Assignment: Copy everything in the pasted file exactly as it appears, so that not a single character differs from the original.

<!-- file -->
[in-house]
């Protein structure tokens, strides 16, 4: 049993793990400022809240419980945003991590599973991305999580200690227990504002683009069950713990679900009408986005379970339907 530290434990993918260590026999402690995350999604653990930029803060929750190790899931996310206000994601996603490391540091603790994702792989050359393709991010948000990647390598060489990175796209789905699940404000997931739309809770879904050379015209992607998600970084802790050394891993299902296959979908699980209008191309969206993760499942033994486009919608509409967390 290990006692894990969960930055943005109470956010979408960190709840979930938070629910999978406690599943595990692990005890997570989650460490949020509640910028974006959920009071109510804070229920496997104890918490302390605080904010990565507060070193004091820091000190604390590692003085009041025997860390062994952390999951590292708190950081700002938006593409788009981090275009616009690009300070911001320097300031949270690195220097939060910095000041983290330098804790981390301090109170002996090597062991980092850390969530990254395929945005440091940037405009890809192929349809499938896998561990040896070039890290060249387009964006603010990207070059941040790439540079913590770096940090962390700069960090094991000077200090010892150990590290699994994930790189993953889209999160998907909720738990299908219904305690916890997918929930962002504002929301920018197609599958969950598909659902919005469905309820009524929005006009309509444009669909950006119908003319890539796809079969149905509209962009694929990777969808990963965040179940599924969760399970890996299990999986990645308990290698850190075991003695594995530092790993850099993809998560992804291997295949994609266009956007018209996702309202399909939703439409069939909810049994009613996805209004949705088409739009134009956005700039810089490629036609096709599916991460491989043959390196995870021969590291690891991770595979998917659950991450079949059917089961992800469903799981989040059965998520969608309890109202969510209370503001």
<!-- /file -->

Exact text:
[in-house]
């Protein structure tokens, strides 16, 4: 049993793990400022809240419980945003991590599973991305999580200690227990504002683009069950713990679900009408986005379970339907 530290434990993918260590026999402690995350999604653990930029803060929750190790899931996310206000994601996603490391540091603790994702792989050359393709991010948000990647390598060489990175796209789905699940404000997931739309809770879904050379015209992607998600970084802790050394891993299902296959979908699980209008191309969206993760499942033994486009919608509409967390 290990006692894990969960930055943005109470956010979408960190709840979930938070629910999978406690599943595990692990005890997570989650460490949020509640910028974006959920009071109510804070229920496997104890918490302390605080904010990565507060070193004091820091000190604390590692003085009041025997860390062994952390999951590292708190950081700002938006593409788009981090275009616009690009300070911001320097300031949270690195220097939060910095000041983290330098804790981390301090109170002996090597062991980092850390969530990254395929945005440091940037405009890809192929349809499938896998561990040896070039890290060249387009964006603010990207070059941040790439540079913590770096940090962390700069960090094991000077200090010892150990590290699994994930790189993953889209999160998907909720738990299908219904305690916890997918929930962002504002929301920018197609599958969950598909659902919005469905309820009524929005006009309509444009669909950006119908003319890539796809079969149905509209962009694929990777969808990963965040179940599924969760399970890996299990999986990645308990290698850190075991003695594995530092790993850099993809998560992804291997295949994609266009956007018209996702309202399909939703439409069939909810049994009613996805209004949705088409739009134009956005700039810089490629036609096709599916991460491989043959390196995870021969590291690891991770595979998917659950991450079949059917089961992800469903799981989040059965998520969608309890109202969510209370503001």